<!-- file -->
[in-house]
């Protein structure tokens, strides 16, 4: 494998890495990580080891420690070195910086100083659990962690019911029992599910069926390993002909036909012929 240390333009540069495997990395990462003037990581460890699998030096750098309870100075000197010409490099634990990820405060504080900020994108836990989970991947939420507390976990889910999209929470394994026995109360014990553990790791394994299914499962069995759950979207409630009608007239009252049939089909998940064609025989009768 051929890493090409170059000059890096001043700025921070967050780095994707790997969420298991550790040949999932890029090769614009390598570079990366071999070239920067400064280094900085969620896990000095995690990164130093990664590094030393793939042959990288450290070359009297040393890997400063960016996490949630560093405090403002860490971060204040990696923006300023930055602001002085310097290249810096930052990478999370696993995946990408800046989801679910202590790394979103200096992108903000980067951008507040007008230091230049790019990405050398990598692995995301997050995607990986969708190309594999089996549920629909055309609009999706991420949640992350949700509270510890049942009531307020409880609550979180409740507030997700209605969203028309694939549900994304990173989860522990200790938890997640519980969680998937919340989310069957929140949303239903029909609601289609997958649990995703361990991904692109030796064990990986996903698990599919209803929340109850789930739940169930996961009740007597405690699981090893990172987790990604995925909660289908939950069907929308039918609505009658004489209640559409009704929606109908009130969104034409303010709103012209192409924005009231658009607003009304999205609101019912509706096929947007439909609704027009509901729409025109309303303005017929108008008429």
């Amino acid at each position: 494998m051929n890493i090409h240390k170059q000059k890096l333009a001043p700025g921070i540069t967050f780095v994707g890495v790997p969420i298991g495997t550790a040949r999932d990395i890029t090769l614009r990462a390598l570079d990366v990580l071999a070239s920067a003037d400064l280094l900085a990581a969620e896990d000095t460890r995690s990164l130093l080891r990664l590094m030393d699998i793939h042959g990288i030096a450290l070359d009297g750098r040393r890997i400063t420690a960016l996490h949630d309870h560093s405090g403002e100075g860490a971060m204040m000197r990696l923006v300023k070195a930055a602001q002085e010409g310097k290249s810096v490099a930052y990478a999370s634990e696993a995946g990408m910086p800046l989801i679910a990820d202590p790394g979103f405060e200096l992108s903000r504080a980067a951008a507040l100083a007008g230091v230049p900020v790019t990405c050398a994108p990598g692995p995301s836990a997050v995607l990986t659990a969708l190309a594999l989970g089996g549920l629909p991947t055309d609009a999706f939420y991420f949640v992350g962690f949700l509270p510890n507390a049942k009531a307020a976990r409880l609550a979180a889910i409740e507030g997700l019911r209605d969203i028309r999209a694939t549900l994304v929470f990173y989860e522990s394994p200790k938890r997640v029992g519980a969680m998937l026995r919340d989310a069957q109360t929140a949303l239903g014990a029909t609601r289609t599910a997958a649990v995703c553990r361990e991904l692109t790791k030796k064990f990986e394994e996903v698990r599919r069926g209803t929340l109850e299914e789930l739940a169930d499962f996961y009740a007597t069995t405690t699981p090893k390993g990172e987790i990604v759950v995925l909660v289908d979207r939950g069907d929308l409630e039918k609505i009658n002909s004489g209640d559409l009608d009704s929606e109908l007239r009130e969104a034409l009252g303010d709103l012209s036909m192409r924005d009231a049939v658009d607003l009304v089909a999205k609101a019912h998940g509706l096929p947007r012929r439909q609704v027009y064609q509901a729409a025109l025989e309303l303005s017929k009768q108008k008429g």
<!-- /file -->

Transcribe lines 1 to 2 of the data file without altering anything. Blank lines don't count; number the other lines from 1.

[in-house]
């Protein structure tokens, strides 16, 4: 494998890495990580080891420690070195910086100083659990962690019911029992599910069926390993002909036909012929 240390333009540069495997990395990462003037990581460890699998030096750098309870100075000197010409490099634990990820405060504080900020994108836990989970991947939420507390976990889910999209929470394994026995109360014990553990790791394994299914499962069995759950979207409630009608007239009252049939089909998940064609025989009768 051929890493090409170059000059890096001043700025921070967050780095994707790997969420298991550790040949999932890029090769614009390598570079990366071999070239920067400064280094900085969620896990000095995690990164130093990664590094030393793939042959990288450290070359009297040393890997400063960016996490949630560093405090403002860490971060204040990696923006300023930055602001002085310097290249810096930052990478999370696993995946990408800046989801679910202590790394979103200096992108903000980067951008507040007008230091230049790019990405050398990598692995995301997050995607990986969708190309594999089996549920629909055309609009999706991420949640992350949700509270510890049942009531307020409880609550979180409740507030997700209605969203028309694939549900994304990173989860522990200790938890997640519980969680998937919340989310069957929140949303239903029909609601289609997958649990995703361990991904692109030796064990990986996903698990599919209803929340109850789930739940169930996961009740007597405690699981090893990172987790990604995925909660289908939950069907929308039918609505009658004489209640559409009704929606109908009130969104034409303010709103012209192409924005009231658009607003009304999205609101019912509706096929947007439909609704027009509901729409025109309303303005017929108008008429």